James V. Pimental
Biography: James Vieira Pimental was born on May 17, 1921, in Fall River, Massachusetts. He was the son of Jesse Pimental and Maria Vieira and attended local schools through the 9th grade. He initially worked as a truck driver, picking up produce from the docks and selling it in his community. He later worked for Anderson Little in their textile factory. James was quite athletic and played amateur baseball in a local league.
Service Time: James entered the service on September 16, 1942, at Boston, Massachusetts. After completing basic training and while on leave, he married the former Blanche Cora Thibault, who was also from Fall River, and was the daughter of Baptiste Thibault and Cora Gaudette. When James returned, he was assigned to Company B of the 825th Tank Destroyer Battalion.
The 825th was originally trained with self-propelled tank destroyers but in July of 1943, they were reorganized as a towed battalion utilizing the 3″ gun. The unit received training at a number of facilities, including Camps Bowie and Hood, Texas, and Camp Phillips, Kansas. Due to the critical shortage of civilian workers, the unit was sent to Fargo, North Dakota, to assist with the harvesting of the wheat crop. Their work produced enough wheat to supply a loaf of bread to every man, woman, and child in the United States.
The 825th continued their training back at Camp Phillips, but moved to Galatin, Tennessee, to participate in winter maneuvers held in designated areas throughout the state. They proceeded to Camp Campbell, Kentucky, in January 1944, and remained there until March, when they were sent to Camp Breckinridge, Kentucky. On May 25th, they boarded trains and arrived at Camp Kilmer, New Jersey, in preparation for shipment overseas. They left the New York port on May 30, 1944, and arrived in England on June 5th.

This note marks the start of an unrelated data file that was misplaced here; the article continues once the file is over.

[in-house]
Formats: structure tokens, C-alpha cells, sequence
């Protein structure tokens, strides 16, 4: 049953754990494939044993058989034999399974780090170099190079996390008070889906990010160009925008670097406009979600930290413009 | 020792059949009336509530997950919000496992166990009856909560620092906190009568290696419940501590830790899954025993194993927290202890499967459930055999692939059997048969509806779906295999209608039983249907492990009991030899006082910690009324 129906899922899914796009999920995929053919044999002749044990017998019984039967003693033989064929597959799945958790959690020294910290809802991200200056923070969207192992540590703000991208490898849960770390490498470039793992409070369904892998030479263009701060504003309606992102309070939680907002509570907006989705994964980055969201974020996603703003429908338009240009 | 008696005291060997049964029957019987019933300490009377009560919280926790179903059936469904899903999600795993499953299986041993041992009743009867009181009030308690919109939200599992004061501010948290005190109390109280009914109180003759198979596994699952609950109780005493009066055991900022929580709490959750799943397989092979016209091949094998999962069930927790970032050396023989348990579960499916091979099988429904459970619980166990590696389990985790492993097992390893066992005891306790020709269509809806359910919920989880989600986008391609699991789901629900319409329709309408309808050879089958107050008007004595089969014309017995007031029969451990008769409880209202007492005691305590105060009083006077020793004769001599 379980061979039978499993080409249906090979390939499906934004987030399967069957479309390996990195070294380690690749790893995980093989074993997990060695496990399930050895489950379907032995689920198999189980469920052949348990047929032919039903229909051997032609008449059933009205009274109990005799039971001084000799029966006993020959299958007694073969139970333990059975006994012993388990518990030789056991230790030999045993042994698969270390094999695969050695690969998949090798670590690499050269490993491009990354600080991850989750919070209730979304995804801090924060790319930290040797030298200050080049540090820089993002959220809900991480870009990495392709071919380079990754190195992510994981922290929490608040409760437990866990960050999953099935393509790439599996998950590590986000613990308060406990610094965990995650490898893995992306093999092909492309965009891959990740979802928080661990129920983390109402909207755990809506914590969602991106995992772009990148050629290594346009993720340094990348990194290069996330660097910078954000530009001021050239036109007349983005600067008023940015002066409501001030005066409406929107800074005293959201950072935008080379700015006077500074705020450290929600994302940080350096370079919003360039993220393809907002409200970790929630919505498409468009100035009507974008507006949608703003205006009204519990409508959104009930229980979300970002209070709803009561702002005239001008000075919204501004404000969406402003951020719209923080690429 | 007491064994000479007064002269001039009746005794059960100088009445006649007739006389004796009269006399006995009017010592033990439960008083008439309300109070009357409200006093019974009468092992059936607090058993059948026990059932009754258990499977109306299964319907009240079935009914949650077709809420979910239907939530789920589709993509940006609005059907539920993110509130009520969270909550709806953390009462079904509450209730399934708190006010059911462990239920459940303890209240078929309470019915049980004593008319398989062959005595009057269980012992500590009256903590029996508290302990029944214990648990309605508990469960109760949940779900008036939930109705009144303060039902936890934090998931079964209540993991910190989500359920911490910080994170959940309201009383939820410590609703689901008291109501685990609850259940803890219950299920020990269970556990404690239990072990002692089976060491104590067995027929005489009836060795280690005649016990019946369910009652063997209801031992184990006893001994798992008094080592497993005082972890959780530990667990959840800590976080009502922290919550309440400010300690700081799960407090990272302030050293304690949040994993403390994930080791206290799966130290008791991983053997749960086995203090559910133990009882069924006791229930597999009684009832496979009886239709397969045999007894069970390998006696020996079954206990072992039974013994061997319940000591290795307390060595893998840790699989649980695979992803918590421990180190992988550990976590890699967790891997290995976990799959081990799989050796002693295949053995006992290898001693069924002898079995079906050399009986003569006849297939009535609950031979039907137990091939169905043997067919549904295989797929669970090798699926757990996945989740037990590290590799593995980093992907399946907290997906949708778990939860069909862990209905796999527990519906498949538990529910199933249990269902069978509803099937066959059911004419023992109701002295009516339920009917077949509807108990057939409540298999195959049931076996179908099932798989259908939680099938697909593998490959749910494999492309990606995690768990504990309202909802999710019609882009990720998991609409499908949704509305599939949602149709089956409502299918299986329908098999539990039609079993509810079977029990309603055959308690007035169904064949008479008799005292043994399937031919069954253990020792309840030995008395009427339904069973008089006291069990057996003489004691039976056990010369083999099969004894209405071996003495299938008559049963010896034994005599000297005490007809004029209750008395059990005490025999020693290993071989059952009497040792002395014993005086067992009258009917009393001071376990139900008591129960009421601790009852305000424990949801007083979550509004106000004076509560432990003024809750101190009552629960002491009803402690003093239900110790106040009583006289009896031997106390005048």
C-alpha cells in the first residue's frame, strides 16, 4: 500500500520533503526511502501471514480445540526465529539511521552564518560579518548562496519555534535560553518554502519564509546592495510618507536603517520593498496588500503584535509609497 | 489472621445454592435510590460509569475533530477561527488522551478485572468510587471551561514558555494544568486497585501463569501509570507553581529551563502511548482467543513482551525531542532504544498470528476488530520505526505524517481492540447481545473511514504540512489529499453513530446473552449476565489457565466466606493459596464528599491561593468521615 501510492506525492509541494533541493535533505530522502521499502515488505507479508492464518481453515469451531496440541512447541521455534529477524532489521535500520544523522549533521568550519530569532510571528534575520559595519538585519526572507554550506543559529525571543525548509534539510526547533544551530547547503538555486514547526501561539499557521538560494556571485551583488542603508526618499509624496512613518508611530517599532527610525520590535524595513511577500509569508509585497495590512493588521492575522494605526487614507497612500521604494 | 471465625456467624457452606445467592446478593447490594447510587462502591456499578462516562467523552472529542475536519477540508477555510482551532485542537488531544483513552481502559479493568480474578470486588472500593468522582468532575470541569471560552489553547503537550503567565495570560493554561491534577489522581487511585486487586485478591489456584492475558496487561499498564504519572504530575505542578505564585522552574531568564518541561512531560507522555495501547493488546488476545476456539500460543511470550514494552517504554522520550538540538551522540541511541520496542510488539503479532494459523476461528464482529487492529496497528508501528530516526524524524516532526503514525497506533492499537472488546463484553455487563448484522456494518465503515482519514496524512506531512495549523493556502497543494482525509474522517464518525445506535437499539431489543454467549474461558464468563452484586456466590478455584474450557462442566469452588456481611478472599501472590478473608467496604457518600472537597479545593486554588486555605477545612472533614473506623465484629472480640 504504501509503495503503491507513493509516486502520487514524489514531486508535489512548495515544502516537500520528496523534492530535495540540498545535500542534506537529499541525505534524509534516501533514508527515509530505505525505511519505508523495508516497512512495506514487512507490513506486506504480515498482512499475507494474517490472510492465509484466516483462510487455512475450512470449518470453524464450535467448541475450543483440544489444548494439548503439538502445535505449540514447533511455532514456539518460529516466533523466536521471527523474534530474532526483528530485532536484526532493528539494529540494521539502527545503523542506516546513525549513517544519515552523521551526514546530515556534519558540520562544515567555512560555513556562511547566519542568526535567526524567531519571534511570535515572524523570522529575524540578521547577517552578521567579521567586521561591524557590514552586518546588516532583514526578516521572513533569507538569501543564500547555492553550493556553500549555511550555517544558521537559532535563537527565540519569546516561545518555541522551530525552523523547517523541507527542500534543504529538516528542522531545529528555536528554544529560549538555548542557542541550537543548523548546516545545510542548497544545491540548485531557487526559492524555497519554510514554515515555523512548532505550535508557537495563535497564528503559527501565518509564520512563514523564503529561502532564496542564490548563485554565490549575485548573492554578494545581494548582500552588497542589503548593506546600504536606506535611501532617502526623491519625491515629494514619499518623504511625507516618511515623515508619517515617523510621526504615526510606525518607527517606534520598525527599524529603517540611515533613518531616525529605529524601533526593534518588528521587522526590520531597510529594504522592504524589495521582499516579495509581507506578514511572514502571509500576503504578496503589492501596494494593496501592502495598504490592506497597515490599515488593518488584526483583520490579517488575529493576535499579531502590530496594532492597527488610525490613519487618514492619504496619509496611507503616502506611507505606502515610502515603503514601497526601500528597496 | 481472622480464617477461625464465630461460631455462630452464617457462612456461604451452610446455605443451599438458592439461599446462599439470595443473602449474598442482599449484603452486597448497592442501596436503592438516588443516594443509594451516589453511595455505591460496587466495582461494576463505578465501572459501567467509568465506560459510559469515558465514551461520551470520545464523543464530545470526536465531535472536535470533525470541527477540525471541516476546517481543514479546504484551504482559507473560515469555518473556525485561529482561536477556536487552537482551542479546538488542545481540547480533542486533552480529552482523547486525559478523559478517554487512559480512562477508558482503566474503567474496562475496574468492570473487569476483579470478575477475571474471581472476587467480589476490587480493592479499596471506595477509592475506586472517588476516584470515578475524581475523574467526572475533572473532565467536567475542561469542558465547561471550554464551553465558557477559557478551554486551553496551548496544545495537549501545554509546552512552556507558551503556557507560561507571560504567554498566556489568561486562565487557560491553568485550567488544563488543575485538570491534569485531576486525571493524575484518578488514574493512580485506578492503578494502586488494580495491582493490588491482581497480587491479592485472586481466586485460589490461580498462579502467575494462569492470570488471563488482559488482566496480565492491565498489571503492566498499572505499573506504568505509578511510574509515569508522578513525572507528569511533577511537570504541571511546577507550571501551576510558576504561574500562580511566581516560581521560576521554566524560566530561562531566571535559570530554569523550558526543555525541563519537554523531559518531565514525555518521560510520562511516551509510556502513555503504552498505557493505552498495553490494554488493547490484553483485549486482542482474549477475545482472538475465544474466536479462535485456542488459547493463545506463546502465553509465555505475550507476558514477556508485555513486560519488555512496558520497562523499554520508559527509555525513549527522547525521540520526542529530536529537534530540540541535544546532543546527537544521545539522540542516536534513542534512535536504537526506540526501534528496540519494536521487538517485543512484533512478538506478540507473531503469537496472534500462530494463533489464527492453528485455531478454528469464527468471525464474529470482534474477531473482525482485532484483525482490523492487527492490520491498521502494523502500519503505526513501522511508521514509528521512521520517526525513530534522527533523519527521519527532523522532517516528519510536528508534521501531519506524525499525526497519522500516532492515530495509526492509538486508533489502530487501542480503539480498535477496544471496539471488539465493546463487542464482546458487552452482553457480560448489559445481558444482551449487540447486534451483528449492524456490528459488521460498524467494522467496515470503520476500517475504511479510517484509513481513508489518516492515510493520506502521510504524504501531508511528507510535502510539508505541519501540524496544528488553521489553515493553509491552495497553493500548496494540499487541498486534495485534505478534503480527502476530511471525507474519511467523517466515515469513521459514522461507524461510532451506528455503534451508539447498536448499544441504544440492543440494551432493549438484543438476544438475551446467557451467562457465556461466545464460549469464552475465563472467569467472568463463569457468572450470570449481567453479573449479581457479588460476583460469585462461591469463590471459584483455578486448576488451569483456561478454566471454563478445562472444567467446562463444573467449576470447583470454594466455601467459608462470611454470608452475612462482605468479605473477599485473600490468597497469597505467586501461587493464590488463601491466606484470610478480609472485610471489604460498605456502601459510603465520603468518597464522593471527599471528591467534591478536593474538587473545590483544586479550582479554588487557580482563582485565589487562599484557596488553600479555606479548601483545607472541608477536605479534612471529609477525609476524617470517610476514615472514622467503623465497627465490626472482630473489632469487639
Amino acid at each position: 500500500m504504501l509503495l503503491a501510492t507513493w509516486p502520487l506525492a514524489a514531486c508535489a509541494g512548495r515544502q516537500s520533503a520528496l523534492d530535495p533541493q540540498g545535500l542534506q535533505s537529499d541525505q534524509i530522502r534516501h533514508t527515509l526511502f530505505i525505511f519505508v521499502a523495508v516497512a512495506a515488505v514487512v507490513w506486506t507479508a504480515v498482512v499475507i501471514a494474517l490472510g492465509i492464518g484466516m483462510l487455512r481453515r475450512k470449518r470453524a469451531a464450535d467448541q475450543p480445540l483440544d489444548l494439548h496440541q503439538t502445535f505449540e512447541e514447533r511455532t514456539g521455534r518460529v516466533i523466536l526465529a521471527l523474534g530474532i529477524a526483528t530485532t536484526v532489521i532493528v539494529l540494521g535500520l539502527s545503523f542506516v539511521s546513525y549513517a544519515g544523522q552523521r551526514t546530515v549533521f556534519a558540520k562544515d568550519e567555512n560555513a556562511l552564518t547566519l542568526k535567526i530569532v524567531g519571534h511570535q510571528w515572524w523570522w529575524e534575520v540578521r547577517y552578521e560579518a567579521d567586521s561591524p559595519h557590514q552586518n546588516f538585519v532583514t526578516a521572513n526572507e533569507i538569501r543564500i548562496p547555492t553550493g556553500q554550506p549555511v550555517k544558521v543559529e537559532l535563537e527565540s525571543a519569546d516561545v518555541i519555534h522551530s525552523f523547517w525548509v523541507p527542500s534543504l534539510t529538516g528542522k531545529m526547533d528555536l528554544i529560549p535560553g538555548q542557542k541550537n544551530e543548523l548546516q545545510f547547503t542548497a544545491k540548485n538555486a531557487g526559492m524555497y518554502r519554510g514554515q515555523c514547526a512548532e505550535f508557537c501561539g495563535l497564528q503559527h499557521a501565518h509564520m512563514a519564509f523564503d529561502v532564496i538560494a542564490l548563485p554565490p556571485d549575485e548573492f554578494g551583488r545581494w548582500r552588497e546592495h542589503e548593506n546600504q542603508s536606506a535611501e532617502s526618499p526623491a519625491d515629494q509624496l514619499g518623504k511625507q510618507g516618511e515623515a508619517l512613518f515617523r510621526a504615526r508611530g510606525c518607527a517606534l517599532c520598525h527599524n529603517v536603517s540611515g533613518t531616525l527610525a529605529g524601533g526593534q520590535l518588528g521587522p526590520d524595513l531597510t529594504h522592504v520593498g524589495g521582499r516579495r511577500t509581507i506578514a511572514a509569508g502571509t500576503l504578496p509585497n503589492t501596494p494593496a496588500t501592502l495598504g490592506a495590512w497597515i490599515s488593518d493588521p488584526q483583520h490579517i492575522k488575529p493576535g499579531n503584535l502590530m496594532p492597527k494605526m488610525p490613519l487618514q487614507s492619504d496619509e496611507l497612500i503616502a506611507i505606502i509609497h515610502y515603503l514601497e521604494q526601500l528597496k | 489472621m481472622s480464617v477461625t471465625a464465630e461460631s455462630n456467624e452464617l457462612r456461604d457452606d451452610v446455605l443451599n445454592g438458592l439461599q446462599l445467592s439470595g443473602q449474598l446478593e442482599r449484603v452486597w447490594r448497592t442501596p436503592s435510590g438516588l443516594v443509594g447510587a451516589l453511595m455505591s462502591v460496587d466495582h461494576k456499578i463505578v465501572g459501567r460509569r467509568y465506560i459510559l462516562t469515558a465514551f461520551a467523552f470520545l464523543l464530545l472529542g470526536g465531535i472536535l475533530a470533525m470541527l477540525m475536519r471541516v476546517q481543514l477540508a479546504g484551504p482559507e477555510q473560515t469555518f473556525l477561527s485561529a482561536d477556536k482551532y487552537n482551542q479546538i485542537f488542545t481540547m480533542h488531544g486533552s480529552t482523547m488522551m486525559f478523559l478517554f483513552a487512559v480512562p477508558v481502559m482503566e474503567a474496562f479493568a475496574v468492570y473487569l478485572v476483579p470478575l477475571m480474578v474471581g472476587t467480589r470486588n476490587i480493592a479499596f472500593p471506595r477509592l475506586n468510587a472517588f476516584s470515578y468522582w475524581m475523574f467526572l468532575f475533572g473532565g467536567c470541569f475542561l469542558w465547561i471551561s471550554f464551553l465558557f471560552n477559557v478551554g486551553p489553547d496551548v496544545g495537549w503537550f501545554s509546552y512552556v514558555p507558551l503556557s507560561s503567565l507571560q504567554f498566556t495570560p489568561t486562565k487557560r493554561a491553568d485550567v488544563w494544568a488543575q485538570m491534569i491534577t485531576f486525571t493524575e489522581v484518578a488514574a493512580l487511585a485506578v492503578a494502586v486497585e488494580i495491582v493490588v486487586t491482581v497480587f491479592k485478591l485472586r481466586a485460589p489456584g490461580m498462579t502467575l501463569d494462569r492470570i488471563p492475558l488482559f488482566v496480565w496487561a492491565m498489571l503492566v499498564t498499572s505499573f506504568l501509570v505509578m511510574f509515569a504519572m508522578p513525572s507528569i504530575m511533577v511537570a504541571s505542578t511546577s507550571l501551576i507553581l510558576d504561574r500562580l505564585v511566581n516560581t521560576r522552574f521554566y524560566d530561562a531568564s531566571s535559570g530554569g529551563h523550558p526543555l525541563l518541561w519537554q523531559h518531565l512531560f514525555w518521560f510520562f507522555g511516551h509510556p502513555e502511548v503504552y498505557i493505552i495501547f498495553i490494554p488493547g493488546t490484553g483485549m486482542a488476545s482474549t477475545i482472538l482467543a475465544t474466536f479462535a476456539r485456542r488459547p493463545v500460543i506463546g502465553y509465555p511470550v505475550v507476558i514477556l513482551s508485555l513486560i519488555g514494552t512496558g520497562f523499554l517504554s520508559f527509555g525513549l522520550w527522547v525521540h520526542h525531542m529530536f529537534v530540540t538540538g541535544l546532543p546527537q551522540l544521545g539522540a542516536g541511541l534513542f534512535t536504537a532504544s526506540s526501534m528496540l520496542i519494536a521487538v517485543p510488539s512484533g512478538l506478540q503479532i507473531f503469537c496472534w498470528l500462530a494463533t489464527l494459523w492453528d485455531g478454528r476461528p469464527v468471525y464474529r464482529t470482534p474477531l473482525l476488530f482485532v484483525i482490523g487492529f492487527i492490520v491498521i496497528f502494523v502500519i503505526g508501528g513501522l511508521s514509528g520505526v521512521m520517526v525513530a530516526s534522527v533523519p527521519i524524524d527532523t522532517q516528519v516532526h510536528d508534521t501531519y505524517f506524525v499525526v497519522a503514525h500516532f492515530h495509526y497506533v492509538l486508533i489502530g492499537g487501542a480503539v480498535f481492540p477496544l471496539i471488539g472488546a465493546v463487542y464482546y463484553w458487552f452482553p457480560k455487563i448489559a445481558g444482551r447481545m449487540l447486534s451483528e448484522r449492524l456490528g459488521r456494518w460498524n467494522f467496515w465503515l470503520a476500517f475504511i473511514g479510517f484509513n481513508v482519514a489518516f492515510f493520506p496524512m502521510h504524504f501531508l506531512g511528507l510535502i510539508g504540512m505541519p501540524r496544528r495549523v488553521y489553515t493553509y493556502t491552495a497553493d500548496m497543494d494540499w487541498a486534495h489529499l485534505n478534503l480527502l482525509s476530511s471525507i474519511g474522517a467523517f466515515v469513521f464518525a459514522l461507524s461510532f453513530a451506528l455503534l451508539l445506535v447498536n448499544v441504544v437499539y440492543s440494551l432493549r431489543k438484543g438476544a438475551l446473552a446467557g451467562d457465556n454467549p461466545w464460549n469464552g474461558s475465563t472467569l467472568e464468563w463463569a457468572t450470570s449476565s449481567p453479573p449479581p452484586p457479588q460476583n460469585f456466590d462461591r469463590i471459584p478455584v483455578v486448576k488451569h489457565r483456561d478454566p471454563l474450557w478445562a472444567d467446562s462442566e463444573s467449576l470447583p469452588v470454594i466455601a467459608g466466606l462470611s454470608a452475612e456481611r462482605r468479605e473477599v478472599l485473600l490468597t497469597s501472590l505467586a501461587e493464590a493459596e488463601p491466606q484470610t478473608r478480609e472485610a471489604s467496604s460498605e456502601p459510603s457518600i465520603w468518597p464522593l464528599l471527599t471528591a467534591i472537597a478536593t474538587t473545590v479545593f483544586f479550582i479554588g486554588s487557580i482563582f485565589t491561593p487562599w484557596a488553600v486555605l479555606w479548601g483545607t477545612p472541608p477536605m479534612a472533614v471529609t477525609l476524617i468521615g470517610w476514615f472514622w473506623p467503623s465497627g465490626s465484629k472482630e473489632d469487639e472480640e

After arriving in France, they were initially assigned to the Communications Zone of the 12th Army Group and took on security duties between August and December 1944. On December 17th, the battalion entered combat near Malmedy, Belgium, but returned to security duties less than a month later on January 16, 1945. The 825th received credit for participation in the campaigns of Ardennes-Alsace, Central Europe, Rhineland and Northern France. At some point, James was reassigned to an infantry unit and was shot in the knee. He received a Purple Heart and left the service at the rank of Technician 5th Grade.
James returned to Fall River and found work at the NUSC (Navel Undersea Systems Center) in Newport, Rhode Island. The NUSC built and tested torpedoes for the military. James’ uncle Joe also worked there. Joe had also served in WWII but had been separated from his unit (considered AWOL) and missed their ship going overseas. He was put under military arrest and when he was released, was sent to a prisoner of war camp to guard German prisoners.
James and Blanche started a family, having a son, James Jr., born in 1946 and a daughter, Janice, born in 1949. In his spare time, he enjoyed model making and watching professional baseball. James was also a member of the St. Anthony de Padua Church. He passed away on June 10, 1954, and was buried in the Notre Dame Cemetery in Fall River.
I want to thank James’ son Jim, for providing the photo and information for this tribute. Thank you to Find A Grave contributor, Donna Magner, for the use of the grave marker photo.